Maat-ka-Ra Hatshepsut

Location of the Temple
Djeser djeseru

last update: 18.05.2009

Djeser djeseru, Deir el-Bahari, seen from one of the paths which the craftsmen took in old Egypt to walk to their workplace in the Valley of Kings; in the background the severely destroyed temple of king Mentuhotep II Neb-hepet-Ra (founder of the Middle Kingdom, 11. Dynasty about 2000 B. C.; the photo was taken in December 2000)

Unlike the tradition of the Old Kingdom and the Middle Kingdom the main elements of the buildings for royal funeral cult, the burial chamber (with mummy and burial offerings) and mortuary temple became separated from each other with the beginning of the New Kingdom, i.e. with the 18. Dynasty. The burial took place hidden in the well-guarded Valley of Kings (Biban el-Molūk) whereas the cult place was erected at the edge of the desert, in the direction to the Nile. For the royal cult frequently magnificent temples were established (e.g. the Ramesseum, Medinet Habu, and the largely destroyed temple of Amenhotep III) which were dedicated  to the king as well as also to Amun as the "King of Gods".

Photo of the temple of Hatshepsut taken during a ride with a hot-air balloon. The photo impressively shows the connection of the temple with the Valley of Kings, which shows up directly behind the mountain (kindly made available by Anke and Ralf Klein, 2003)

The temple of Hatshepsut - which probably was begun originally for her father, Thutmosis I (s. a. history of the building) - lies at the west bank of Thebes, in the valley of Deir el-Bahari which was an old place of worshipping Hathor, principal goddess of the West. Therefore, apart from the main god Amun this temple was also dedicated especially to the goddess Hathor and the embalmer god Anubis (both are worshipped in own chapels). Besides that there is a small sun-temple for Re-Horakhty.

Apart from the admiration of Hathor also the admiration of her predecessor Mentuhotep II Neb-hepet-Ra who had ruled approximately half a millenium before Hatshepsut may have had - in the opinion of Dodson (1989) - influenced the choice of the place. The museum of Liverpool is in the possession of a large (approx. 9.3 x 5.5 cm), shell-shaped stone (possibly of aragonite) which carries on both sides roughly cut, but nevertheless clearly readable hieroglyphics. Beside the cartouche of "Maat-ka-Ra" the text contains in the second row also the cartouche of "Neb-hepet-Ra" (see illustration left).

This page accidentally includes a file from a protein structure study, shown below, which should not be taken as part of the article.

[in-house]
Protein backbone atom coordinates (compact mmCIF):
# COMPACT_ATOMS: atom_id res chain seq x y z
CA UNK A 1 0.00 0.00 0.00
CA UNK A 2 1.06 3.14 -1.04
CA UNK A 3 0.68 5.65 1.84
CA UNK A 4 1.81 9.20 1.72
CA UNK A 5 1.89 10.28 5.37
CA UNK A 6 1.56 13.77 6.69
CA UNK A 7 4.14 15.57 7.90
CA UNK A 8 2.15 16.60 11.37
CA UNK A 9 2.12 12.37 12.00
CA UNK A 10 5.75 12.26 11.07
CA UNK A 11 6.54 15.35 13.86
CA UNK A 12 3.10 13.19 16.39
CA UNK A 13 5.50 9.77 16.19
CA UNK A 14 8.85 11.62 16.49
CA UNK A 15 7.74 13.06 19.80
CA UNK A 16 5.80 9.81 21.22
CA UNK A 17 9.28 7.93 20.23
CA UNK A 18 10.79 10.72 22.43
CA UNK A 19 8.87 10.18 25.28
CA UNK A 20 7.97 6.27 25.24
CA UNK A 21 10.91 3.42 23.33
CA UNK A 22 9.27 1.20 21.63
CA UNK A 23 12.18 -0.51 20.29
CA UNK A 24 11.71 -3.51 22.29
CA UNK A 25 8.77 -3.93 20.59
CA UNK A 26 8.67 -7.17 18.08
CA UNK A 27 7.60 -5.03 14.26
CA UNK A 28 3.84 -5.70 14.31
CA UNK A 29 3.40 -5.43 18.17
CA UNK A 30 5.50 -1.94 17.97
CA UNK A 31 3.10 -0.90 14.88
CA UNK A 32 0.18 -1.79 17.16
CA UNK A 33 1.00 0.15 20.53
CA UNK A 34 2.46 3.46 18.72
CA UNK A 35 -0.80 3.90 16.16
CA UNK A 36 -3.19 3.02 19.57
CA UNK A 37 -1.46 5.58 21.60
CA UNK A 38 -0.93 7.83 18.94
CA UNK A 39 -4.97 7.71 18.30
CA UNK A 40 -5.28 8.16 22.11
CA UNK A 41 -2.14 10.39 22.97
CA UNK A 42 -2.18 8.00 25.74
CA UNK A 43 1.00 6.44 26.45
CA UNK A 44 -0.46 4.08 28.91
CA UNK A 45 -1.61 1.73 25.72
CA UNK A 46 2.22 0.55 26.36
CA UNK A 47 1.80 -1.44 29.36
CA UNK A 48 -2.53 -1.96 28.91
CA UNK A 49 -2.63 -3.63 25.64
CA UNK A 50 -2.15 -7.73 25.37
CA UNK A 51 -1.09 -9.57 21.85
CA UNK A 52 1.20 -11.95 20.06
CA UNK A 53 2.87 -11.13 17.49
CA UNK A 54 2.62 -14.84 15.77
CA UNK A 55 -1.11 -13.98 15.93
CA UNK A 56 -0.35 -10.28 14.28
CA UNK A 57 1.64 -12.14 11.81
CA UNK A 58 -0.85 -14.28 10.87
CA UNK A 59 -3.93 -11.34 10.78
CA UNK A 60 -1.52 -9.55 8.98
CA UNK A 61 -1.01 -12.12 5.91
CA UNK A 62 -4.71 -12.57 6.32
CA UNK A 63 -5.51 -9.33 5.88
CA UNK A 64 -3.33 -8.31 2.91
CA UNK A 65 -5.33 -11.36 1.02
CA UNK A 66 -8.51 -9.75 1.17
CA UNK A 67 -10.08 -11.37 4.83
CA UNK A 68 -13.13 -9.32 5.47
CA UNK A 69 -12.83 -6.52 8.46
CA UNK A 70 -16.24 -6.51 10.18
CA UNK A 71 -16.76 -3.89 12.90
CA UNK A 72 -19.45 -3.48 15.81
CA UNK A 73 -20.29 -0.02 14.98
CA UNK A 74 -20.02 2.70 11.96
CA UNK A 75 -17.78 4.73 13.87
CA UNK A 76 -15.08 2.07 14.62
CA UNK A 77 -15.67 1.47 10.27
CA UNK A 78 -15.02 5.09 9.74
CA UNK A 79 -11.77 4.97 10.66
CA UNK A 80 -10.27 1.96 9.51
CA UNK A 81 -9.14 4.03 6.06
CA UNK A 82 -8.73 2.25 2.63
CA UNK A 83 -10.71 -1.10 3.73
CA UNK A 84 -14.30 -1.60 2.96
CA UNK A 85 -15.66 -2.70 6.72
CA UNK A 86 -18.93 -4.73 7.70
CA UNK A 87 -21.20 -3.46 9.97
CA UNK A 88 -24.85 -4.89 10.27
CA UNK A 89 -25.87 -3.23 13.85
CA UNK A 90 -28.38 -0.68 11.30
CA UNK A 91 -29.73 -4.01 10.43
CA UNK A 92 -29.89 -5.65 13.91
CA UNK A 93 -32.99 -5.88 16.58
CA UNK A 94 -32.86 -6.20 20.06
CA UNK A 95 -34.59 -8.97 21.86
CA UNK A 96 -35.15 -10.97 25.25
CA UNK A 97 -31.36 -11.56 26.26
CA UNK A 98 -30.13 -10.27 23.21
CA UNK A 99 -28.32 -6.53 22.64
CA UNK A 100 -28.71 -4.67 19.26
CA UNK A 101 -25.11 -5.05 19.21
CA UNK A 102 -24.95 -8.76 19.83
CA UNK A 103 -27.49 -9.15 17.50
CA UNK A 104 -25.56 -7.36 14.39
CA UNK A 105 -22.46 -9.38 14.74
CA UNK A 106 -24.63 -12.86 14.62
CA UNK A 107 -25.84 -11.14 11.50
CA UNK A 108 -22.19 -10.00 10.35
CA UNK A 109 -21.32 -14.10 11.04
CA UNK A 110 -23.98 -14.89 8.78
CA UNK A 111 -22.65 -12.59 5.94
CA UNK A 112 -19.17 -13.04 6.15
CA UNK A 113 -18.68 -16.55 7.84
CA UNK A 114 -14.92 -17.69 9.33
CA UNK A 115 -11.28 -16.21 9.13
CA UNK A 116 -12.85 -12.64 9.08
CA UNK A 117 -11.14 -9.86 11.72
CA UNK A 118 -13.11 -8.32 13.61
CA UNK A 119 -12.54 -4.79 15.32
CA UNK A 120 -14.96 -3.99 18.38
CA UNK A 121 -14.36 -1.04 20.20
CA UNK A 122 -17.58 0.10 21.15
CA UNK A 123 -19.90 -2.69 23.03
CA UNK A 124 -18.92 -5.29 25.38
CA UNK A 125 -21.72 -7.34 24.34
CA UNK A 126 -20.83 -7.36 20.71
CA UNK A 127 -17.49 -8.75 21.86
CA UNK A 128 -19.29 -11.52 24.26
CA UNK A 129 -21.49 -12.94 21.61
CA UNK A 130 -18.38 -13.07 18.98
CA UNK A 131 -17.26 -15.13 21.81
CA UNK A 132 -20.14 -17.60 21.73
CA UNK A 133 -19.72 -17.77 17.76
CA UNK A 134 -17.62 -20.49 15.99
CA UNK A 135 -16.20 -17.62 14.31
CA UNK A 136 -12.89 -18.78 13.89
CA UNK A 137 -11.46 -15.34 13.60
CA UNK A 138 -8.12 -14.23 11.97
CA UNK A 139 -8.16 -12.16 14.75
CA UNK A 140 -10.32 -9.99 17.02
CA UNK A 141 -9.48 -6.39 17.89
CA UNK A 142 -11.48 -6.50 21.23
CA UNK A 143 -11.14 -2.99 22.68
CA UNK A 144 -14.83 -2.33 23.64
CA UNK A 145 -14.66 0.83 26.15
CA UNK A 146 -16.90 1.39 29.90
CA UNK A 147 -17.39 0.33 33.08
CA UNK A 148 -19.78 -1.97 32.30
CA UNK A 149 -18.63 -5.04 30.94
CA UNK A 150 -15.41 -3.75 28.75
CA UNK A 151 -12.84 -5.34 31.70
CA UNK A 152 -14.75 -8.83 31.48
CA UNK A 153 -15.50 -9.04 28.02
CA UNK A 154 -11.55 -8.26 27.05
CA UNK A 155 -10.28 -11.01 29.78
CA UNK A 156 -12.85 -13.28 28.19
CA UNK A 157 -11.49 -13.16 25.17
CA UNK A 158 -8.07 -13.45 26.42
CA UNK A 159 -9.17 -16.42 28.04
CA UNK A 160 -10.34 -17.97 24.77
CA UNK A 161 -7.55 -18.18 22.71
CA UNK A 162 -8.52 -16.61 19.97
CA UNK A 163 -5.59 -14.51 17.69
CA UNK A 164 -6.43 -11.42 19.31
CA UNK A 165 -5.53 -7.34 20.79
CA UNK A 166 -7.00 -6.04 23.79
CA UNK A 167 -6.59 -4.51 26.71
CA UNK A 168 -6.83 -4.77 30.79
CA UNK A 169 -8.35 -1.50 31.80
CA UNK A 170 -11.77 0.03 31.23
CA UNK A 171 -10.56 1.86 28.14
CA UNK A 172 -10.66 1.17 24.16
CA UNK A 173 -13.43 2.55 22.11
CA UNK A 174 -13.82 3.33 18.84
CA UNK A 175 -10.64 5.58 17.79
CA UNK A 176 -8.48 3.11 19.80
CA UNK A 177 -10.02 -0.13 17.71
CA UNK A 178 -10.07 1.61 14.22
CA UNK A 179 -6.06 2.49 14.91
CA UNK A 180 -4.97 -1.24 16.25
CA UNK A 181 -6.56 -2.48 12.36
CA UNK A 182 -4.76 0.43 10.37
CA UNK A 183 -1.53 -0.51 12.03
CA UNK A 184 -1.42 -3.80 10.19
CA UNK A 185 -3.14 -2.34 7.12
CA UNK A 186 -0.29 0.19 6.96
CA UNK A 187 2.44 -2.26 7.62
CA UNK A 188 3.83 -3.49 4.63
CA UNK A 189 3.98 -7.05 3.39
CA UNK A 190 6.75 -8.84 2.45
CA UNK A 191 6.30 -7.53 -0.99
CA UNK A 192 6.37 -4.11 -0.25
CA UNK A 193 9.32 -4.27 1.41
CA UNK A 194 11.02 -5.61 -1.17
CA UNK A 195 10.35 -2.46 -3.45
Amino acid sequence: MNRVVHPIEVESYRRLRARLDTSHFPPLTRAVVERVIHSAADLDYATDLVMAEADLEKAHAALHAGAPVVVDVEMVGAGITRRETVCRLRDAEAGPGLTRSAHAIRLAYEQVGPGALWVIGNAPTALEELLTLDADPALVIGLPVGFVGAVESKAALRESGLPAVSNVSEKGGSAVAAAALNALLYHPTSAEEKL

The text reports about the restoration of his temple accomplished by Hatshepsut. However, it is not certain that the text refers to restoration work on his temple at Deir el-Bahari.
The "modern" history of the stone can be traced back to its purchase between the years 1830 to 1839 - the buyer and owners at that time, J. Sams, published this object together with others in 1839. In between the stone was regarded as a falsification, however, after a new evaluation in the meantime it is regarded again to be authentic. Against a falsification speaks the fact that only 20 years after the publication by Sams the close location of both temples at Deir el-Bahari became known.
However, the circumstances of the discovery of the stone are not known, its connection to Deir el-Bahari is based only on the fact that in several "foundation-stone deposits" of her temple Djeser djeseru similar shell-shaped stones - with a dedication for Amun - had been found.

The temple opens to the east when the visibility is high one can make out from the 3rd terrace the 1. pylon of Karnak temple and the obelisk of Hatshepsut. From the temple forecourt a cause way leads straight to the Valley Temple of Hatshepsut at the edge of the marches, from there to the Nile and on the other river side to the large temple of Amun. On this way also the procession with the holy barque of Amun reached the  temple when Amun was staying at Djeser djeseru during the "Beautiful Feast of the Desert Valley" (= "heb nefer en inet").